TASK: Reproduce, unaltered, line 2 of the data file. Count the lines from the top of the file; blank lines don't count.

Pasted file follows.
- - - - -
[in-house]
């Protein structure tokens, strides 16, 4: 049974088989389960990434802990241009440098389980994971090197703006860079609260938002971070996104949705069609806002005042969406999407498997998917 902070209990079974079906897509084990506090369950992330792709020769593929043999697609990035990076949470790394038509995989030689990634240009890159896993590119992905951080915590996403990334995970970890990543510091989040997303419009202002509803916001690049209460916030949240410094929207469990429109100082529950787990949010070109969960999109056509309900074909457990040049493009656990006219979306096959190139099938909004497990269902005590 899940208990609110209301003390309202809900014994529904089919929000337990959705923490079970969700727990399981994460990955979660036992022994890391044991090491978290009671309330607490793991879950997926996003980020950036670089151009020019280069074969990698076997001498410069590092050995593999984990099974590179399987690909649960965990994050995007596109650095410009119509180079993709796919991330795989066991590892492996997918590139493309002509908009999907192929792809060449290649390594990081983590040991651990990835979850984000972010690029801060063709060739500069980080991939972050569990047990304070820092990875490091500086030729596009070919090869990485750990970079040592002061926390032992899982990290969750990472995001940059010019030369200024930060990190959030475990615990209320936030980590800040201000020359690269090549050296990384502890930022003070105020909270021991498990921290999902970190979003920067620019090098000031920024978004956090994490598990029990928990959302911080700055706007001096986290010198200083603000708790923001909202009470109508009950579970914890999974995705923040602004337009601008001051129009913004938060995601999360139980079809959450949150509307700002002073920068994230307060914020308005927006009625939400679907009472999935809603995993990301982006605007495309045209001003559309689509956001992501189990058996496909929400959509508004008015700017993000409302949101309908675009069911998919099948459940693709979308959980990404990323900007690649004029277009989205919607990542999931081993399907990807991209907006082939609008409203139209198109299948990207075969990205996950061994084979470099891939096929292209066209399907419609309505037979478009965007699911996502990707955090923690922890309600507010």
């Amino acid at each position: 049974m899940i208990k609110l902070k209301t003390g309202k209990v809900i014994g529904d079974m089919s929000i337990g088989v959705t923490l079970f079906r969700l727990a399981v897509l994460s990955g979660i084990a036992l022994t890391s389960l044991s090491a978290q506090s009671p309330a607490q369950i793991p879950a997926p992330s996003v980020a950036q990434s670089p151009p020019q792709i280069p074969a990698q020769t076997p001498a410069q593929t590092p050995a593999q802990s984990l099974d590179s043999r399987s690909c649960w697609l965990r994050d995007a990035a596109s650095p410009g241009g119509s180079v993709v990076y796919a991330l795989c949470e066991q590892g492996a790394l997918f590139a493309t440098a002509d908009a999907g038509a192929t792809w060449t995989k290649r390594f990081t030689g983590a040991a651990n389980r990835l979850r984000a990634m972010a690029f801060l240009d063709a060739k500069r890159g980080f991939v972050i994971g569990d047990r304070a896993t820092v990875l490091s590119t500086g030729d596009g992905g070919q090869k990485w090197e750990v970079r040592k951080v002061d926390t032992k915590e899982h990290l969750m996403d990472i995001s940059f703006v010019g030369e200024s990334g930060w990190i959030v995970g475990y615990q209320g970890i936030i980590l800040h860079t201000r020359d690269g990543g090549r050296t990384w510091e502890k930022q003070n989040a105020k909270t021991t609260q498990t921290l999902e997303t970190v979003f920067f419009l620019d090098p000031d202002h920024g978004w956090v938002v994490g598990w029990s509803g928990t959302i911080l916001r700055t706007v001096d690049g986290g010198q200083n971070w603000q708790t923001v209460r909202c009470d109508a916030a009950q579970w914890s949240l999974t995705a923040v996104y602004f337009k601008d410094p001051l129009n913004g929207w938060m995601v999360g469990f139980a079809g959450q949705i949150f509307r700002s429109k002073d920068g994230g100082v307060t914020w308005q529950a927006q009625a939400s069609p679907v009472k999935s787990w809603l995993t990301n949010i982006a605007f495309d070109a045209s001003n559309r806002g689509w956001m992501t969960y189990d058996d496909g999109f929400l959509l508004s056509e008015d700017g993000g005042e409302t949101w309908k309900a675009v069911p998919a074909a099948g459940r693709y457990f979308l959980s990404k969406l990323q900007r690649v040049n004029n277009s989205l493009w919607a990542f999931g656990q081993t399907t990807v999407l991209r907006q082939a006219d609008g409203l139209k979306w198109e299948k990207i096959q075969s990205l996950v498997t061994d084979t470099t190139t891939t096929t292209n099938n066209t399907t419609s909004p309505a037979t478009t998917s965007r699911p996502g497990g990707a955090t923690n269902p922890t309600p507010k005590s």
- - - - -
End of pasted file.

């Protein structure tokens, strides 16, 4: 049974088989389960990434802990241009440098389980994971090197703006860079609260938002971070996104949705069609806002005042969406999407498997998917 902070209990079974079906897509084990506090369950992330792709020769593929043999697609990035990076949470790394038509995989030689990634240009890159896993590119992905951080915590996403990334995970970890990543510091989040997303419009202002509803916001690049209460916030949240410094929207469990429109100082529950787990949010070109969960999109056509309900074909457990040049493009656990006219979306096959190139099938909004497990269902005590 899940208990609110209301003390309202809900014994529904089919929000337990959705923490079970969700727990399981994460990955979660036992022994890391044991090491978290009671309330607490793991879950997926996003980020950036670089151009020019280069074969990698076997001498410069590092050995593999984990099974590179399987690909649960965990994050995007596109650095410009119509180079993709796919991330795989066991590892492996997918590139493309002509908009999907192929792809060449290649390594990081983590040991651990990835979850984000972010690029801060063709060739500069980080991939972050569990047990304070820092990875490091500086030729596009070919090869990485750990970079040592002061926390032992899982990290969750990472995001940059010019030369200024930060990190959030475990615990209320936030980590800040201000020359690269090549050296990384502890930022003070105020909270021991498990921290999902970190979003920067620019090098000031920024978004956090994490598990029990928990959302911080700055706007001096986290010198200083603000708790923001909202009470109508009950579970914890999974995705923040602004337009601008001051129009913004938060995601999360139980079809959450949150509307700002002073920068994230307060914020308005927006009625939400679907009472999935809603995993990301982006605007495309045209001003559309689509956001992501189990058996496909929400959509508004008015700017993000409302949101309908675009069911998919099948459940693709979308959980990404990323900007690649004029277009989205919607990542999931081993399907990807991209907006082939609008409203139209198109299948990207075969990205996950061994084979470099891939096929292209066209399907419609309505037979478009965007699911996502990707955090923690922890309600507010």